Observations Is Project Exile Donald Trump’s and Jeff Sessions’ primary anti-violence effort? Launched in 1997 by the U.S. Attorney’s Office, homicides in Richmond exhibited a 22 percent yearly decline, compared with the average reduction of about 10 percent per year for other large U.S. cities. Author Leonard A. Sipes, Jr. Thirty-five years of speaking for […]
Colorado lawyers specializing in drunken-driving cases are questioning the validity of thousands of convictions after a technician who certified the state’s breath-test machines said his signature was forged on more than 100 records in 2013, the Denver Post reports.
Colorado lawyers specializing in drunken-driving cases are questioning the validity of thousands of convictions after a technician who certified the state’s breath-test machines said his signature was forged on more than 100 records in 2013, the Denver Post reports. In addition, a former laboratory director’s signature is still being used on certificates more than a year after she left the Colorado Department of Public Health and Environment in July 2015. Those certificates are being used in DUI trials to prove machines were recording accurate blood-alcohol content. “This is the lab we’re asking to go into court and testify to the veracity of their machines,” said Darren Cantor, president of the Colorado Criminal Defense Bar. “It really makes me question whether the [state] capable of doing that.”
Gov. John Hickenlooper rejected a call from the defense bar for an independent investigation into the certification process used for every breath test machine in the state. The governor’s legal counsel said a thorough review already has been done, and no evidence of misconduct was found. The certifications are important to DUI suspects and their attorneys because prosecutors, judges and juries rely heavily on the results of alcohol breath tests when weighing verdicts and punishments. Under state law, no expert is required to testify about a breath-test machine’s accuracy, so the certificates are the sole proof used in a trial to show that a machine is working properly. “These are the machines prosecutors are using to convict people in court,” said Sarah Schielke of the Life and Liberty Law Office. “They say they are scientific and reliable.”
The county tests evidence seized from drug defendants even after they enter guilty pleas. When the supposed drugs they possessed were tested, in many cases no illegal drugs were found. Study also finds that innocent black people are about 12 times more likely to be convicted of drug crimes than are innocent white people.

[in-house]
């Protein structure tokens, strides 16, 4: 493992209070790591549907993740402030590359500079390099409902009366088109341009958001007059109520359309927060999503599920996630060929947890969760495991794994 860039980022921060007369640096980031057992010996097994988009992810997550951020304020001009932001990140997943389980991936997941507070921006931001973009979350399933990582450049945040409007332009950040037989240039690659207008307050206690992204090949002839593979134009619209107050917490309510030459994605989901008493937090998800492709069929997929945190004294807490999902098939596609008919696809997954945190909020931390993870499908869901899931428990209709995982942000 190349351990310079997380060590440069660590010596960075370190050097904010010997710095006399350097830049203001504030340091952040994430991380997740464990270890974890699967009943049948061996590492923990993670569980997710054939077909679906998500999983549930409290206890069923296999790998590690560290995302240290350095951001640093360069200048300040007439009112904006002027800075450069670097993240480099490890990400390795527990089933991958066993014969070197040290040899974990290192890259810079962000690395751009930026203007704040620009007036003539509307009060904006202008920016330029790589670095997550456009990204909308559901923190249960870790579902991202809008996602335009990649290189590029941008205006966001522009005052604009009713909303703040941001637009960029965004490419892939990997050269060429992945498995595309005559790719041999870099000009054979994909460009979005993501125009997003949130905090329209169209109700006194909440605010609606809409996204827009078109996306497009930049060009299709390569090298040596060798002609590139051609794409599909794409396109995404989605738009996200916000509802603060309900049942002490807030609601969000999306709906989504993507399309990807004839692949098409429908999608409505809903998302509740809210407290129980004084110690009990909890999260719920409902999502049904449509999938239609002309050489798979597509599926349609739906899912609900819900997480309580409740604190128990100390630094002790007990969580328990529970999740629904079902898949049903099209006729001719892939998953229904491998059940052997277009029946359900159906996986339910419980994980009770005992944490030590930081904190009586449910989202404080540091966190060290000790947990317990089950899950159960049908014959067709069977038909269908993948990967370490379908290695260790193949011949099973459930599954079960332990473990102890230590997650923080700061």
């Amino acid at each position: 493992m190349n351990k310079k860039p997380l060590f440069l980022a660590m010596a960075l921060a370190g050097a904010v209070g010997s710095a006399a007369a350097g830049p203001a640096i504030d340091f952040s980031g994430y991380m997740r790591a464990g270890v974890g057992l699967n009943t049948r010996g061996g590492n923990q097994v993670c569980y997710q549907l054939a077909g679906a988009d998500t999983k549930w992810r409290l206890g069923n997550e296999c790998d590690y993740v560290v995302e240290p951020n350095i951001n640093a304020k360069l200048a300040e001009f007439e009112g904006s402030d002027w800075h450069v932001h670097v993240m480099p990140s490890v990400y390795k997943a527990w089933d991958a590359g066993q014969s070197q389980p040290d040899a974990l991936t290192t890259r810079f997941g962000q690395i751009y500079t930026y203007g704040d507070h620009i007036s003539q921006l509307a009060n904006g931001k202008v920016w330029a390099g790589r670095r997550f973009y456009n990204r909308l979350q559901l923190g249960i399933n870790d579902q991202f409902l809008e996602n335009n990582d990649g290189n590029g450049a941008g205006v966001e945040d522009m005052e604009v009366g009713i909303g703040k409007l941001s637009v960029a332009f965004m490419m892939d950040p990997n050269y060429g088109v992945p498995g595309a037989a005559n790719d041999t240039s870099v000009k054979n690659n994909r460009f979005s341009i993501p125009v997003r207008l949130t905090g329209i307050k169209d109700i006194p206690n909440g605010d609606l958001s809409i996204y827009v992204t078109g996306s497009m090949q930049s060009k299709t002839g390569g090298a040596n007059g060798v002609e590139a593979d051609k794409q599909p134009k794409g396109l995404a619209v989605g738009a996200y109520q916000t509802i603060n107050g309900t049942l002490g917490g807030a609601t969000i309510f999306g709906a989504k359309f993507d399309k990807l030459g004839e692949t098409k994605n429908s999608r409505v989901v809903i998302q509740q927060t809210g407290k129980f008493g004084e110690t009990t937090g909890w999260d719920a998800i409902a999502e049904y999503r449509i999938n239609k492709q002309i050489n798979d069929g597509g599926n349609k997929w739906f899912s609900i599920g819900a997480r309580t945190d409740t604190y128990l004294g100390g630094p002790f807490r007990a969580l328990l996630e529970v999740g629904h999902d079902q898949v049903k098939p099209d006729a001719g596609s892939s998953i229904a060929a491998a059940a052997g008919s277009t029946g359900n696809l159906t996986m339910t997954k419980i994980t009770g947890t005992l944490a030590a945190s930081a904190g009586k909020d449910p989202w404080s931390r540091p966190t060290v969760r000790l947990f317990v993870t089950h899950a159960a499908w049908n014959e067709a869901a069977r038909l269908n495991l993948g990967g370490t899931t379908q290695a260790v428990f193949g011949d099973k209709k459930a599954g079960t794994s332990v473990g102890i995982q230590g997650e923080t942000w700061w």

A new study has found that Harris County, Tx., leads the U.S. in exonerations, turning loose 48 people last year alone. That’s because its crime labs take an added precaution most others don’t: testing evidence seized from drug defendants even after they enter guilty pleas, the Texas Tribune reports. When the supposed drugs they possessed were tested, in many cases no illegal drugs were found. A study issued yesterday by the National Registry of Exonerations said Harris County had all but 10 of the state’s 58 exonerations last year. The state with the second highest number, Illinois, had 16 exonerations in 2016.
Harris County District Attorney Kim Ogg isn’t ashamed of the high number. Ogg said her department takes extra precautions “to ensure the integrity of our convictions,” a move she hopes more crime labs across the nation will follow. Most of those convicted and later exonerated for drug-related offenses in Harris County were African American. The researchers found that African Americans are five times as likely to go to prison for drug possession as whites. Judging from exonerations, innocent black people are about 12 times more likely to be convicted of drug crimes than are innocent white people. “Harris County is extremely valuable for our research because it’s an unusual example of something you wouldn’t otherwise see,” said University of Michigan law Prof. Samuel Gross, senior editor of the study. “One possibility is that they’re more conscientious. What’s striking is that they do this.” He said the rate of illegal drug use is roughly the same for whites and blacks, but the number of arrests and convictions is much higher for African Americans than for whites. The study also found that African American prisoners who were convicted of murder are about 50 percent more likely to be innocent than other convicted murderers.
Retired Federal Judge Schira Scheindlin has said mandatory-minimum requirements made her feel “dirty.” Other judges have joined the chorus of justice reformers who complain rigorous sentencing guidelines are unfair. But are they addressing the wrong problem?
Last month, retired federal judge Shira A. Scheindlin shared her experiences imposing mandatory minimum sentences in a Washington Post “Perspective” piece.
“Mandatory minimums were almost always excessive,” she wrote, “and they made me feel unethical, even dirty.”
According to Judge Scheindlin, “The fact that the United States, with less than 5 percent of the world’s population, incarcerates 25 percent of the world’s prisoners is largely due to mandatory minimum sentences.”
Scheindlin describes encounters with a series of prisoners she was forced to sentence to minimums, each crushed under the wheels of “our laws.”
It turns out that the judges are blameless in this process—although Judge Scheindlin apparently feels even more blameless than the others. What, after all, could judges do in the face of the statutes?
Judge Scheindlin joins a swelling chorus of ex-presidents, retired judges, and remorseful former prosecutors who agree that we have a mass incarceration disaster on our hands.
Despite its diversity, the choir sings the same hymn: “The Law Made Us Do It!”
No it didn’t.
“The Law” gave criminal justice practitioners the tools to do it with, but they chose to pick up the tools and to use them.
Unless we all face up to that fact and understand why the choices these actors made seemed like good ideas to them at the time, they (or their successors) will, after a decorous interval, just do it again, whether there are mandatory minimums in place or not.